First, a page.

But I do care.  And it pains me when those who most need our help have to pay so the rest of us can maintain the status quo.  That’s not how this province was built.

The problem is the lack of a long term, cooperative vision for all the people of Saskatchewan.  It’s a classic dilemma: in boom times, we don’t need a vision because hey, things are great as is!  And in bust times, we can’t afford something as frivolous as cooperation.  We gotta take action and hey, poor people don’t really need funerals anymore do they? In good times sure, but even the poor need to get realistic here, right?

Let’s keep talking and working together. Talking about the kind of province we want to live in.  And working for each other, serving each other and building lasting institutions for all of us, even when times are tough.

A Tale of Two Bridges

Funky drawbridge, Rotterdam
Funky drawbridge, Rotterdam

During our recent cycling trip through Holland I was repeatedly struck by the beauty of what we would call the ‘infrastructure’ of the place. The street signs, the light posts, but especially the bridges.

In a country with as many canals as roads, you’re going to have a lot of bridges. I was surprised to see that many of them had unique and beautiful designs. They were functional works of art. And many of them had the builder or designer prominently displayed right on the bridge.

I can imagine the effort that went into designing these bridges. The design competition and the decision process to install this bridge here, and this different design three blocks over.  It would’ve added to the cost, but added something remarkable into the landscape.

Nameplate on a drawbridge, on the main road somewhere between Utrecht and Amsterdam

There’s a new footbridge near my home in Saskatchewan too. It connects the high school with a park and, beyond, a small library on the way to the city centre. The old bridge, no more than 60 years old but, alas, made of wood, must have been deemed unsafe in this modern age.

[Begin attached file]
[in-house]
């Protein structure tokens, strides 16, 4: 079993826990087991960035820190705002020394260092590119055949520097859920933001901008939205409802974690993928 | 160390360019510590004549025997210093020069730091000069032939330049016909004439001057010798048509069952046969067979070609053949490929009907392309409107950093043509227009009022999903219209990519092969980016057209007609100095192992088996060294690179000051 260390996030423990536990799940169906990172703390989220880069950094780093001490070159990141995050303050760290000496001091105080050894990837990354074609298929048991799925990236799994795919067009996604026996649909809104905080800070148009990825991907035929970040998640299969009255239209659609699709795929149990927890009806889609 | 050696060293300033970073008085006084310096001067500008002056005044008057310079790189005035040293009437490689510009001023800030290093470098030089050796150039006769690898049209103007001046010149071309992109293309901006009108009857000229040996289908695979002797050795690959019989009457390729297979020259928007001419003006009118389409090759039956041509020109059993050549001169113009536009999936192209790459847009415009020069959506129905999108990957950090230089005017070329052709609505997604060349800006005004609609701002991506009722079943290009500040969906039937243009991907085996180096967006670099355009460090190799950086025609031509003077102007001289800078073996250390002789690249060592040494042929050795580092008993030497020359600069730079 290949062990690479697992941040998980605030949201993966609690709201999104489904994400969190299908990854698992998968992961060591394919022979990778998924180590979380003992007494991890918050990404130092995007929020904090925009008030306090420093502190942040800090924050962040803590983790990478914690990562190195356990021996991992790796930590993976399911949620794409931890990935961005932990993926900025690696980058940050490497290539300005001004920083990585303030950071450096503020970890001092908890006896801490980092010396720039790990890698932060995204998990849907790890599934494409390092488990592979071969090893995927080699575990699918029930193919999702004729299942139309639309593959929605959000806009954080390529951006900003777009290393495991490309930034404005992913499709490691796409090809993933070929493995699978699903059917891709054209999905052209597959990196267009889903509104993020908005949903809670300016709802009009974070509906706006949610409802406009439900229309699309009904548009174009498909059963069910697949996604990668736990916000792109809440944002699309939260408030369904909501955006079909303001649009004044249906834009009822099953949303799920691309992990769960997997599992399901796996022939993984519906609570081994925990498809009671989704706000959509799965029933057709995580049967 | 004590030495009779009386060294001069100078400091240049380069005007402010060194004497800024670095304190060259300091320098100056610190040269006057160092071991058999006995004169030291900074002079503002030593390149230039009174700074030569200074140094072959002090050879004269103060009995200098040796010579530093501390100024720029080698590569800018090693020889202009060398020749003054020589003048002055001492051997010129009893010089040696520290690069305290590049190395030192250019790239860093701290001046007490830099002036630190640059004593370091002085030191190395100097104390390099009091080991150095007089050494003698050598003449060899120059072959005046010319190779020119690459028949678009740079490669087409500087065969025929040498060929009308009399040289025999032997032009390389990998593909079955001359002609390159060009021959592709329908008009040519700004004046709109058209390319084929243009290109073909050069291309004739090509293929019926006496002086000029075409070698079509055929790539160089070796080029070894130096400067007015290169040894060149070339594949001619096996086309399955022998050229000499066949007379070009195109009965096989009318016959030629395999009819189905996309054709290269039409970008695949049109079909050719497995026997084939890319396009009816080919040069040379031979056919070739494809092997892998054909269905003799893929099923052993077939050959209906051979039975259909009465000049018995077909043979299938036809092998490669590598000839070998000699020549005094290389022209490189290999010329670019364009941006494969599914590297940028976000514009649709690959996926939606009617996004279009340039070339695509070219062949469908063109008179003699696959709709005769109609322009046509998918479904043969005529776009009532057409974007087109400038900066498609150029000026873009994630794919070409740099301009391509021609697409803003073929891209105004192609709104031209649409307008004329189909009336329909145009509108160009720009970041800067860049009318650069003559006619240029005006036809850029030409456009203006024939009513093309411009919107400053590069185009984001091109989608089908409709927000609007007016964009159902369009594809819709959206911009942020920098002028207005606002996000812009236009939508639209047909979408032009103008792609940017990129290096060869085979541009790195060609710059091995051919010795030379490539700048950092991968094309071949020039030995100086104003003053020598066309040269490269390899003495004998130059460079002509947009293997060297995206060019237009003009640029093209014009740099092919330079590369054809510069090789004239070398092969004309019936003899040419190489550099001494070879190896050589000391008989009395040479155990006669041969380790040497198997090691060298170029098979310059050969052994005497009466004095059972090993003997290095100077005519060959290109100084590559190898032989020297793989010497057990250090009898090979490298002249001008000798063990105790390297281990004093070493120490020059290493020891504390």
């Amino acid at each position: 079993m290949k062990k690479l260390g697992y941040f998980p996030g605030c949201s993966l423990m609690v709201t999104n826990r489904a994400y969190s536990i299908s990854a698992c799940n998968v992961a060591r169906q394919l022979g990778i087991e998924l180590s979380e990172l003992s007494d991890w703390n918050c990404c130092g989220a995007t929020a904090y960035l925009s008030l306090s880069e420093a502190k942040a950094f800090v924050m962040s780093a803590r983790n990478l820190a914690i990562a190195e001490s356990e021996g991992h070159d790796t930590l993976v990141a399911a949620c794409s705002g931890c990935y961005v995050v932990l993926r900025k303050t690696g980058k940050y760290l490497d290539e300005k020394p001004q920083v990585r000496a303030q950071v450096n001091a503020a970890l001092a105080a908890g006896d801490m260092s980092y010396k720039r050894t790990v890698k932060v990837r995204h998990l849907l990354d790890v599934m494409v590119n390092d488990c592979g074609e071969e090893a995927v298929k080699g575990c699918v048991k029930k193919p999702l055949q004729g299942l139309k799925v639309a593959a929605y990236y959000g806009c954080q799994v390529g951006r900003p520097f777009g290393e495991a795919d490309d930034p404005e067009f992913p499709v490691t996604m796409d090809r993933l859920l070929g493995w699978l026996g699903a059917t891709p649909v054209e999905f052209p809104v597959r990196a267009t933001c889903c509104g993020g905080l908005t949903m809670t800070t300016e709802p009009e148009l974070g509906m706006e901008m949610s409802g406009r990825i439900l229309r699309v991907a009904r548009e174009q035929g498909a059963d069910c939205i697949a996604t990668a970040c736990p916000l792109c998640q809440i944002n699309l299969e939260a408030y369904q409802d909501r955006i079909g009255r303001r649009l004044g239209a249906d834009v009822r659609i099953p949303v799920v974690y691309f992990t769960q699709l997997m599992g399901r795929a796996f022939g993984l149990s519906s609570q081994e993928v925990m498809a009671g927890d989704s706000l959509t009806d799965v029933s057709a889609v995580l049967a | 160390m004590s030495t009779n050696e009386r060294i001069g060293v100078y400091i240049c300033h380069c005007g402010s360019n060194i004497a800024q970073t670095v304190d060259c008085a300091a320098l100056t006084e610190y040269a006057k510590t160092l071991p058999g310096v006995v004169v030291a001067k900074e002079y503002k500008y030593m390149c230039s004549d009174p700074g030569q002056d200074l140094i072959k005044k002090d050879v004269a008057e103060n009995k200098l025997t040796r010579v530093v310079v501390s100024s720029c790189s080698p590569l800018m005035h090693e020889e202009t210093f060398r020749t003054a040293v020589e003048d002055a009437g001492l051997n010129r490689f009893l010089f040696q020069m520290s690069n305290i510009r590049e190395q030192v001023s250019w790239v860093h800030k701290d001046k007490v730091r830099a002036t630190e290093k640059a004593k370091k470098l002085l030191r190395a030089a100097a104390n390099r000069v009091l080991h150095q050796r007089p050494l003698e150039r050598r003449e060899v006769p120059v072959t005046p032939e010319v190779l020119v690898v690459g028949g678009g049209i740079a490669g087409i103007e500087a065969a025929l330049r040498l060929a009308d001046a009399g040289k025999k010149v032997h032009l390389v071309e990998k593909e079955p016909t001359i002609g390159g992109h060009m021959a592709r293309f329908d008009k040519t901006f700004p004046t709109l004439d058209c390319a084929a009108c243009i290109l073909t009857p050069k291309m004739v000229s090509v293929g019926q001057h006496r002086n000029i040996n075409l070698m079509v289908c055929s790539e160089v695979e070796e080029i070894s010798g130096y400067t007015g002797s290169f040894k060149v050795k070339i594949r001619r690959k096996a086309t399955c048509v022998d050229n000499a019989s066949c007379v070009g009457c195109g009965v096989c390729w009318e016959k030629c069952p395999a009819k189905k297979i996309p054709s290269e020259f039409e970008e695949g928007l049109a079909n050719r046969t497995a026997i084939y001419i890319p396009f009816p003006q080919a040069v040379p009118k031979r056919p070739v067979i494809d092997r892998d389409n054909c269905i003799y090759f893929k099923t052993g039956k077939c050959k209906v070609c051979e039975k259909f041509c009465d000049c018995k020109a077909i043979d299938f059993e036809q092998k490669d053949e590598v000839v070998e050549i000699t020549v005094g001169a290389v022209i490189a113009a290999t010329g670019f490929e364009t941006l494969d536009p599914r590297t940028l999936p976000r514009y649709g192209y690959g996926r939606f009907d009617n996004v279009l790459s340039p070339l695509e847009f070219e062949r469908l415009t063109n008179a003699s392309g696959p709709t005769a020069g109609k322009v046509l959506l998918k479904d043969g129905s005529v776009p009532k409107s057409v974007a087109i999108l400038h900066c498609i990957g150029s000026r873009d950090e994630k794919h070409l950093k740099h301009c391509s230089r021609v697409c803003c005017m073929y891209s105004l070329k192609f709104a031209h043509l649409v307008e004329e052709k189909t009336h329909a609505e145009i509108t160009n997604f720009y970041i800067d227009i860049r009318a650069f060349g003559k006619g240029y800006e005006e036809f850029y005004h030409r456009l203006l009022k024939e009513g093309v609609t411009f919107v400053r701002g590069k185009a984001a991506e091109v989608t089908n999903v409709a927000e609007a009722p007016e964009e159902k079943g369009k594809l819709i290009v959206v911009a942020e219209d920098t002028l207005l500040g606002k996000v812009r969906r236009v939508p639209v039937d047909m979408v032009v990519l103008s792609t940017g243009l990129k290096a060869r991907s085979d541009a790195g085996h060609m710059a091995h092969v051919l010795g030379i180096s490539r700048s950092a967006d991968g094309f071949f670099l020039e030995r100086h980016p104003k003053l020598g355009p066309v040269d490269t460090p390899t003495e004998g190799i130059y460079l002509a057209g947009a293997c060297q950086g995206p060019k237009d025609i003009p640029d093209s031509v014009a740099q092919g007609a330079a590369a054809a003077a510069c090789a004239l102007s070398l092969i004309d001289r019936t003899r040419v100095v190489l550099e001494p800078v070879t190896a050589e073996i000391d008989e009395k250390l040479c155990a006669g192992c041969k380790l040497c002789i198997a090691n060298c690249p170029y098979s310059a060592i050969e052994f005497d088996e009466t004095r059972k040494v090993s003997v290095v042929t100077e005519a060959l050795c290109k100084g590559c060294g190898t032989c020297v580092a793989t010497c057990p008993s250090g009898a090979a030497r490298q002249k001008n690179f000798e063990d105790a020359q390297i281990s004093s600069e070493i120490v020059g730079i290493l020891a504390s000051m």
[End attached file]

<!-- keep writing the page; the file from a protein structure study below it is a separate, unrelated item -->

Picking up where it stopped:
There is no art to my new bridge. It’s exactly the same as the other new footbridges that cross Wascana Creek. It’s made from galvanized steel (same as the recent grey/silver light posts) and pressure treated lumber. It may not be beautiful but it’s likely the cheapest way to cross the creek on foot. There’s no name on the bridge, or any of the other bridges crossing the creek, identifying the designer or the builder.

No doubt the decision to build the bridge in my town was based solely on cost. What design can give me the most bridges for the least money? Can we use existing ‘off the shelf’ components? Which installation crew is the cheapest? Then ask those questions in a blind bidding process and pick the cheapest option.

It won’t create anything lasting, or beautiful. It won’t make my heart sing every time I walk to the library. The galvanized steel handrail won’t feel good when I hold it. But hey, at least the builder was chosen through an objective and fair process. And Our Tax Dollars were used ‘responsibly.’

I find that sad.  And a missed opportunity.

There are a hundred opportunities every year to add art and beauty and good design to the world we live in. To choose the beautiful and interesting as well as the functional. To move people with our public spaces.

It’s time to add beauty to the conversation.

Buried Trolley Line on Albert Street

I took this photo while walking to work last week — it's a bit of urban archeology as a City work crew (who is re-paving Albert Street Bridge) uncovered the old trolley lines that used to run the length of Albert Street.  

Then they proceeded to cut them out and continue repaving.
Too bad in a way.  It made me think about what Regina would be like if it was still compact enough to support a trolley line.  Sort of like in this video: